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Jan 30, 2008
- World Mobility Forum: Mercedes-Benz receives an award for environmentally compatible drive technology
At the World Mobility Forum the Mercedes-Benz Citaro G BlueTec Hybrid urban bus was presented with the 2008 DEKRA environmental award. Clemens Klinke, Chairman of the Board of Management of DEKRA Automobil GmbH, presented the award to Andreas Renschler, member of the Daimler AG Board of Management with responsibility for Daimler Trucks & Daimler Buses, commenting that: "We have awarded the 2008 DEKRA environmental prize for this bus-drive technology because it makes an innovative and lasting contribution to the quality of life of our urban population". The DEKRA environmental prize is oriented towards the principle of sustainability, and is awarded to projects, measures or initiatives which make a far-reaching and innovative contribution to environmental protection. During the award ceremony Andreas Renschler responded: "The hybrid bus is part of our "Shaping Future Transportation" initiative for a clean environment. With sales of 2600 hybrid buses to date by its Orion brand in America and Fuso in Japan, Daimler is the world market leader in this sector". With the Mercedes-Benz Citaro, we are now also able to offer pioneering hybrid technology for the demanding European market."
According to DEKRA, the jury consisting of environmental and transport scientists, as well as specialist journalists, not only expressed their recognition of the Citaro Hybrid with this award, but also of the many decades of work by the Research and Development department at Daimler AG. "Since 1969 Daimler has repeatedly set milestones on the road to realising diesel-electric public-transport buses, and has now once again developed the right hybrid vehicle for the European market".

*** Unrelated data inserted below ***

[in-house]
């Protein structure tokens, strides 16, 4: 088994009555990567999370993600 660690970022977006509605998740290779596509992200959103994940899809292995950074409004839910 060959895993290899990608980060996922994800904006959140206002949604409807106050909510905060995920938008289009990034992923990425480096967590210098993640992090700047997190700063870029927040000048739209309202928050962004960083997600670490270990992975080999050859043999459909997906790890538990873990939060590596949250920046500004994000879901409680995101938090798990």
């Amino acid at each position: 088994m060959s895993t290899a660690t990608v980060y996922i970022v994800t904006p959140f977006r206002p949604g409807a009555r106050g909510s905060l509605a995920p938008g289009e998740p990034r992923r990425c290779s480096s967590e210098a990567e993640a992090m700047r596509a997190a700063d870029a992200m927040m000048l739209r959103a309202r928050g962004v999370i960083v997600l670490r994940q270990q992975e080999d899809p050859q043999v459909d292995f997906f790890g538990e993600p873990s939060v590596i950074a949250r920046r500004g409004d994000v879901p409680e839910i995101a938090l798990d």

The Mercedes-Benz Citaro G BlueTec Hybrid is equipped with a technologically highly sophisticated, serial hybrid-drive system which uses electric wheel hub motors. It is capable of emissions-free operation under battery power alone over short distances. The diesel engine does not operate as a drive unit, but instead powers the generator to produce electricity as required. Accordingly, the diesel engine has no mechanical connection to the drive axles. The generated current is stored by maintenance-free lithium-ion batteries, which are installed on the roof of the Citaro. The batteries are not only charged by the diesel generator, but also by energy obtained during braking, in a process known as recuperation. The power is transferred to the wheels of the Citaro Hybrid by four 80 kW electric wheel hub motors at the centre and rear axles.
The energy recuperated during braking is used both to power the vehicle when at standstill and when moving off. When approaching a bus stop, at standstill and when accelerating away from the stop, the hybrid bus is able to operate under electrical power alone, and therefore with practically no emissions - which also means a significant reduction in noise and fuel consumption.
The Mercedes-Benz Citaro G BlueTec Hybrid will shortly be entering field trials with public-transport operators. This is linked to a further ambitious goal: the aim is to realise a diesel-electric, hybrid urban bus which is cost-effective for the operator. Owing to the still very small production volume, the cost-effectiveness threshold has not yet been reached despite fuel savings of up to 30%. In addition to further advances on the part of manufacturers, the decisive factor for the success of hybrid vehicles will be the willingness of the public to acknowledge or incentivise the ecological added value of the concept. The success of alternative drive technologies in the USA and Japan, where they are publicly subsidised, confirms this; however in Europe transport operators still lack this basis for decision-making.